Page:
A software platform launched in December will allow researchers in Brazil and around the world to easily find and access research data from São Paulo’s top public universities. The São Paulo State Research Repository Network (Rede de Repositórios de Dados Científicos do Estado de São Paulo) is the result of an effort launched in July 2017 by eight public education and research institutions: three state universities, three Federal universities, the Brazilian Air Force Institute of Technology (ITA), and EMBRAPA Informática Agropecuária.
“This initiative is unprecedented in Latin America in its complexity and scale,” says computer scientist Claudia Bauzer Medeiros of the Institute of Computer Science at the University of Campinas (UNICAMP), who is leading the initiative. “The system will provide access to research data across the different fields of knowledge available in each institutional repository, each of which has been designed to meet the relevant institution’s unique technical and administrative specifications.”
The platform uses a search engine available at metabuscador.sc.usp.br. Users enter one or more search terms to search the repositories of each participating institution. In a matter of seconds, the system compiles a list of files containing research data related to the search terms. When users select the information they are searching for, they are redirected to the institutional repository hosting that information, and can access its full content unless there are ethical, privacy, or intellectual property restrictions preventing full access.
The goal is for the data to be shared and reused in further research or in reproducing experiments. Medeiros believes the network will not only streamline access to information, but will also lead to new partnerships, accelerate new discoveries, and bring greater exposure to the research produced in São Paulo State. “This is known as data-mediated collaboration, a growing global trend,” says the computer scientist.
Universities in São Paulo began building institutional repositories several years back to expand access to their scholarly and research output, including papers, theses, and dissertations. The São Paulo State University (UNESP) repository, launched in 2013, now contains copies of 39,800 open-access articles and 37,000 restricted articles. The UNICAMP repository has amassed more than 155,000 documents since 2015. The Federal University of São Paulo (UNIFESP) has nearly five years’ worth of research papers in its repository: 24,500 articles, 11,000 master’s dissertations, and 7,000 doctoral theses. The University of São Paulo (USP) made its theses and dissertations accessible in 2001, and currently has more than 88,000 available titles.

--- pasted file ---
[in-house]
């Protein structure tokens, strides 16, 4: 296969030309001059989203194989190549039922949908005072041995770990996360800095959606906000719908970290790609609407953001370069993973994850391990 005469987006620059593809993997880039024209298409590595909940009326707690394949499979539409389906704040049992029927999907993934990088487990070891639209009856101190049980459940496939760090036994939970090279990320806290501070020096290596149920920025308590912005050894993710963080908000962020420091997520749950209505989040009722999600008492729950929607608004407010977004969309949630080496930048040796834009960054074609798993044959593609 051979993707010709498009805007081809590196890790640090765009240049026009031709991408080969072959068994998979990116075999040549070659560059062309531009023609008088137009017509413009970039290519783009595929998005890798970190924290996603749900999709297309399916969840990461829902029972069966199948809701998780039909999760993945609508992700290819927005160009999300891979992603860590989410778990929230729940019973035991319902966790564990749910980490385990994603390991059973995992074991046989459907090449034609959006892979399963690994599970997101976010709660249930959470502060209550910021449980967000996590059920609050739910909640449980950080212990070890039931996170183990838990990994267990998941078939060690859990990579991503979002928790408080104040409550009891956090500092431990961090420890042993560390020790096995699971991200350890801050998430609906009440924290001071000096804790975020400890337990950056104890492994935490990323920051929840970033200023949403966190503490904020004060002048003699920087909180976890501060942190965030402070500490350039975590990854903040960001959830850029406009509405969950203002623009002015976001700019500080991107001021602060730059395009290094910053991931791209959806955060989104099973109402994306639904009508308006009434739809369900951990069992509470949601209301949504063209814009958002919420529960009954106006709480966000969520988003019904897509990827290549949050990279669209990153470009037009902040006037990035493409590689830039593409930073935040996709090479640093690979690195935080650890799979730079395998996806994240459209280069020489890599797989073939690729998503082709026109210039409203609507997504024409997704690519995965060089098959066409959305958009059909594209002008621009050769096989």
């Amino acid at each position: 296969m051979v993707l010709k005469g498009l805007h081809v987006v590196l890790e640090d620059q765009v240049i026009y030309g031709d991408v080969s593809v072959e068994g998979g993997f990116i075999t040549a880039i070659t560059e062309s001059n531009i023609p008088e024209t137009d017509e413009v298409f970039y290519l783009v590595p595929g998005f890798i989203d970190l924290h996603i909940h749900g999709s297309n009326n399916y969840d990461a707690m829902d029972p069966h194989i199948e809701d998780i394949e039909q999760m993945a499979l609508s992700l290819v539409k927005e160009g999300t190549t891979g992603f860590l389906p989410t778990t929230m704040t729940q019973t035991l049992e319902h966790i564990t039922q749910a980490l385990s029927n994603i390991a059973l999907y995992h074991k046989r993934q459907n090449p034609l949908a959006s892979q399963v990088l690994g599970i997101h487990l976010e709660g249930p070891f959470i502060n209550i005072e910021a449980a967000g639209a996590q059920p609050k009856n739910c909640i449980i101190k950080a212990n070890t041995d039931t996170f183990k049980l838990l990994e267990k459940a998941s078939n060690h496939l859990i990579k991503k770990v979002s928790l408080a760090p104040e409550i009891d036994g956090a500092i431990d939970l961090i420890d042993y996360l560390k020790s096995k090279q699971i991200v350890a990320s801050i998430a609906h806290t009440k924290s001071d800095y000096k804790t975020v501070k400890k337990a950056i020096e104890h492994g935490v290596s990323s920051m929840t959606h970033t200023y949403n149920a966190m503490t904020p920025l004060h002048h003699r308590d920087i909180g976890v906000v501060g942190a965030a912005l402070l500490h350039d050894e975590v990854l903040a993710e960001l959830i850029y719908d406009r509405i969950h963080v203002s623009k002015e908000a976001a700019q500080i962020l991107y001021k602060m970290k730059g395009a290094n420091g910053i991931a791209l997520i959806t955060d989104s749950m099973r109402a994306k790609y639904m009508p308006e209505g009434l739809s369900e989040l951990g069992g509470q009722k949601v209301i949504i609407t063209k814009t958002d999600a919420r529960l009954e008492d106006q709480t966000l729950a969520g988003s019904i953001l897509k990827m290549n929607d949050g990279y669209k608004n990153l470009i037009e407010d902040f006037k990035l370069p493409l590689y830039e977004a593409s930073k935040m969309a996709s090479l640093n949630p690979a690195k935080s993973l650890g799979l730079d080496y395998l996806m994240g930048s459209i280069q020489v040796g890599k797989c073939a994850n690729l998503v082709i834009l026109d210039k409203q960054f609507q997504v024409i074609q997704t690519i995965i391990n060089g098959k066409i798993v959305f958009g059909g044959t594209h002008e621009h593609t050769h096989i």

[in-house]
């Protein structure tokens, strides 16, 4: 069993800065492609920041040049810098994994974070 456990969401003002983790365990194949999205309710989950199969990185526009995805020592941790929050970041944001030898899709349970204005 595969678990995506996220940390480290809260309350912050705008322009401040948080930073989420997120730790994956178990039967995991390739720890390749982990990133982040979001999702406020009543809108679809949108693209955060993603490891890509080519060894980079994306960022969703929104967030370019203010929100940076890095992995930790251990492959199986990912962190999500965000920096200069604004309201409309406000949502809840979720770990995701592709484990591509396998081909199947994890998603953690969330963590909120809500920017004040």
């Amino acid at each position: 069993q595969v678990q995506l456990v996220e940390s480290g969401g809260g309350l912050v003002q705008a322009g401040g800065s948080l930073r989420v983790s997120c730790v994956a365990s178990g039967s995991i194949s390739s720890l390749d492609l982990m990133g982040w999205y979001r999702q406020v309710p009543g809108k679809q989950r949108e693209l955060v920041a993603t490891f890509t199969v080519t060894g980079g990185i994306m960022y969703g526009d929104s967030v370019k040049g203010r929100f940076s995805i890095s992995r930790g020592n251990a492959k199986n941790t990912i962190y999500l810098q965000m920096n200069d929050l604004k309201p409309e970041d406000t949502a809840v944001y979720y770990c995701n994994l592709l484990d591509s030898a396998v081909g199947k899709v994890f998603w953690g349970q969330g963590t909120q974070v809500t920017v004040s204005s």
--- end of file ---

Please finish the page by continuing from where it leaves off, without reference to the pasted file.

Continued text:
More recently, universities have shifted their focus to making research data easier to locate by creating repositories of metadata, or data about the origin of other data. Metadata provides a description of the scientific information produced in a given study, with details on how the data was produced, when, where, and how the data can be reutilized, and who produced the data. “These efforts have been largely spearheaded by FAPESP,” says computer scientist Fátima Nunes, a professor in the School of Arts, Sciences, and Humanities at USP, who is co-leading development of the new research repository network.
Since October 2017, the Foundation has required researchers to supplement their grant applications with a data management plan describing how their data will be collected and where it will be available. This makes the data more easily usable by researchers looking to reproduce the same experiments, and helps to make better use of public funds by maximizing the impact of research data. The movement in Brazil came after similar initiatives in Europe and the US that championed the idea that government-funded research should be publicly available without restrictions, including collected data.
“The Foundation’s new requirements led public universities in São Paulo to work together on a common set of policies and guidelines for managing research information,” explains Nunes. “During the meetings we had, we came to the resolution that each participating institution would create and manage its own repository of primary research data from its own researchers.” Concurrently, they began planning the development of a platform to track and compile the information in one place.
The USP Office for Information Technology was tasked with developing the repository network system. The platform will now provide science and technology officials with comprehensive and detailed information about the research produced in São Paulo. “It will also support universities in giving account to society regarding their research activities”, says Medeiros.
Another challenge with the launch of the new network is engaging researchers around a culture of data sharing and reuse—the quality of search results on the new platform will depend on the amount of information available in institution repositories. Data reuse has been gaining traction, but is still far from becoming the norm in the academic environment.
Chemical engineer Sônia Maria Malmonge, associate dean for research at the Federal University of ABC (UFABC), one the institutions in the repository network, says she is confident that the platform will accelerate data sharing among researchers. “We expect the network will encourage researchers to incorporate this practice into their daily routines,” she says. UFABC is developing an institutional policy on open science to promote these practices among researchers, as well as providing infrastructure for sharing research data.Republish